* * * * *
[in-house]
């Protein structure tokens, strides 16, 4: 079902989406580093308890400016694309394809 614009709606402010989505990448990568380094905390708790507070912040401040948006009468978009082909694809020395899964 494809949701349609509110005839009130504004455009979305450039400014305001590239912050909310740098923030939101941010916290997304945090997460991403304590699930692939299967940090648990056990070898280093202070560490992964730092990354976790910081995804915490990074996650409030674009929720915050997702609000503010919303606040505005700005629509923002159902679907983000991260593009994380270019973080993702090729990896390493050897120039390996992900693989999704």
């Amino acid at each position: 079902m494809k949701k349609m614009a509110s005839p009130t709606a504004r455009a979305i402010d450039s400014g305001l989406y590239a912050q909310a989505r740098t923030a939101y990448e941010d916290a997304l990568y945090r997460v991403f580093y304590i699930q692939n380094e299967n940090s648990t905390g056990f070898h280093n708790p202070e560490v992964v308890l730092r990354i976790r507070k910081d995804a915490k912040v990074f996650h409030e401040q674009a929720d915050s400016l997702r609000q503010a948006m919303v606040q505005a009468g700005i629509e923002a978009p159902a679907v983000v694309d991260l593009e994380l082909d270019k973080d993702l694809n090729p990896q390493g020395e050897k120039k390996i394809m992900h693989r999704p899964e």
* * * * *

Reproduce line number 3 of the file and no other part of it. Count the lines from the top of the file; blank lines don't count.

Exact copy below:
């Amino acid at each position: 079902m494809k949701k349609m614009a509110s005839p009130t709606a504004r455009a979305i402010d450039s400014g305001l989406y590239a912050q909310a989505r740098t923030a939101y990448e941010d916290a997304l990568y945090r997460v991403f580093y304590i699930q692939n380094e299967n940090s648990t905390g056990f070898h280093n708790p202070e560490v992964v308890l730092r990354i976790r507070k910081d995804a915490k912040v990074f996650h409030e401040q674009a929720d915050s400016l997702r609000q503010a948006m919303v606040q505005a009468g700005i629509e923002a978009p159902a679907v983000v694309d991260l593009e994380l082909d270019k973080d993702l694809n090729p990896q390493g020395e050897k120039k390996i394809m992900h693989r999704p899964e």